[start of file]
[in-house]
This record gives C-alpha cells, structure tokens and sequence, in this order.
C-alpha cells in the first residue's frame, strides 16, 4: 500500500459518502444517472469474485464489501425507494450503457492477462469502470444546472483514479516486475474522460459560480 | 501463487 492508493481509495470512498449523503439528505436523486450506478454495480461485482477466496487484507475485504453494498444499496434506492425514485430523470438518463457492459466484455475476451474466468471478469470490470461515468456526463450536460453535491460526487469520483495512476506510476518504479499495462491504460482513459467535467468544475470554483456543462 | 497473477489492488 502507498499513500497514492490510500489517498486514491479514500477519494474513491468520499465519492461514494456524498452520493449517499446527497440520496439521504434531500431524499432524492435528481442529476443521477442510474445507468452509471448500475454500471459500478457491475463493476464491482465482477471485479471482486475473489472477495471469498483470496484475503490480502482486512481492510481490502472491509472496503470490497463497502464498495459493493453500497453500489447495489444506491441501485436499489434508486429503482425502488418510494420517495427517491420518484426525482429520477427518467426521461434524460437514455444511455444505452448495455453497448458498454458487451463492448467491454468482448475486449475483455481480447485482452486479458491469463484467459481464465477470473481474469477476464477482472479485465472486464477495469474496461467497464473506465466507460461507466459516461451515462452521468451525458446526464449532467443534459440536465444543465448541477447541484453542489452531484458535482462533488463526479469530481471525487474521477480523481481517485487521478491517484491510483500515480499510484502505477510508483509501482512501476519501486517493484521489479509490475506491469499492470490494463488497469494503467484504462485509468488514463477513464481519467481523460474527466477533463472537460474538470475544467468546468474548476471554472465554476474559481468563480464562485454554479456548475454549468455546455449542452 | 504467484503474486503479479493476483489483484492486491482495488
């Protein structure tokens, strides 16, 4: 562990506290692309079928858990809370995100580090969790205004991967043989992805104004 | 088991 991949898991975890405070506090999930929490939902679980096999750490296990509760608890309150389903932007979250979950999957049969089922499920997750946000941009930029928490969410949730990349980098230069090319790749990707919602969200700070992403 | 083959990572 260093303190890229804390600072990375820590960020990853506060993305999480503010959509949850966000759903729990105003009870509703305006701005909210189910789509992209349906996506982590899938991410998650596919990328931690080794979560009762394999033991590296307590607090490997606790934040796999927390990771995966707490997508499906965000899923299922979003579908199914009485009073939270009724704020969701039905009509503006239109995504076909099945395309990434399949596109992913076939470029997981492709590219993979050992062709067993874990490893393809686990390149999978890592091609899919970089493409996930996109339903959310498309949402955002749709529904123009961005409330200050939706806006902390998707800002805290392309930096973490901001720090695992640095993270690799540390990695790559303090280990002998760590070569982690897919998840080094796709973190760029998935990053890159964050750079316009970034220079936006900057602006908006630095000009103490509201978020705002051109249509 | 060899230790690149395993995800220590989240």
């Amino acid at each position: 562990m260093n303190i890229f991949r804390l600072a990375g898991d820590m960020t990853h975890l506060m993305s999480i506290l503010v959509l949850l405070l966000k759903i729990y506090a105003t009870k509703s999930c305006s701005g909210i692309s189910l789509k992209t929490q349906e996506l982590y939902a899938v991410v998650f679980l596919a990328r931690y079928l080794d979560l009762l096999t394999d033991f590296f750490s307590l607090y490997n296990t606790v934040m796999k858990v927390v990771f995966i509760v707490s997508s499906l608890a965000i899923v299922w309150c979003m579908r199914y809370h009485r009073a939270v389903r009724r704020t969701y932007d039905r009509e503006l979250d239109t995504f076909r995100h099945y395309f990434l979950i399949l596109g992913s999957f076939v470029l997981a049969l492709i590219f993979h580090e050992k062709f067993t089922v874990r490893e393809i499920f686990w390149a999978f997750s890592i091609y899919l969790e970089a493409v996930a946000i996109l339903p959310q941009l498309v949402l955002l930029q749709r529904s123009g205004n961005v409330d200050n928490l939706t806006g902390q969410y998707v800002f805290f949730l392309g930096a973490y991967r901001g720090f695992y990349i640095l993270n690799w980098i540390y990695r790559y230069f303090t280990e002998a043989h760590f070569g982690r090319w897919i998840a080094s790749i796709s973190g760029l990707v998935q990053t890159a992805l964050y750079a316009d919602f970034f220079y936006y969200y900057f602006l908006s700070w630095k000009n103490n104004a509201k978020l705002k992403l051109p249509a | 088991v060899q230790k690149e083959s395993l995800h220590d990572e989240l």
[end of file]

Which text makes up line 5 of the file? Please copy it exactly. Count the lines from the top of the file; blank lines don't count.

């Amino acid at each position: 562990m260093n303190i890229f991949r804390l600072a990375g898991d820590m960020t990853h975890l506060m993305s999480i506290l503010v959509l949850l405070l966000k759903i729990y506090a105003t009870k509703s999930c305006s701005g909210i692309s189910l789509k992209t929490q349906e996506l982590y939902a899938v991410v998650f679980l596919a990328r931690y079928l080794d979560l009762l096999t394999d033991f590296f750490s307590l607090y490997n296990t606790v934040m796999k858990v927390v990771f995966i509760v707490s997508s499906l608890a965000i899923v299922w309150c979003m579908r199914y809370h009485r009073a939270v389903r009724r704020t969701y932007d039905r009509e503006l979250d239109t995504f076909r995100h099945y395309f990434l979950i399949l596109g992913s999957f076939v470029l997981a049969l492709i590219f993979h580090e050992k062709f067993t089922v874990r490893e393809i499920f686990w390149a999978f997750s890592i091609y899919l969790e970089a493409v996930a946000i996109l339903p959310q941009l498309v949402l955002l930029q749709r529904s123009g205004n961005v409330d200050n928490l939706t806006g902390q969410y998707v800002f805290f949730l392309g930096a973490y991967r901001g720090f695992y990349i640095l993270n690799w980098i540390y990695r790559y230069f303090t280990e002998a043989h760590f070569g982690r090319w897919i998840a080094s790749i796709s973190g760029l990707v998935q990053t890159a992805l964050y750079a316009d919602f970034f220079y936006y969200y900057f602006l908006s700070w630095k000009n103490n104004a509201k978020l705002k992403l051109p249509a | 088991v060899q230790k690149e083959s395993l995800h220590d990572e989240l």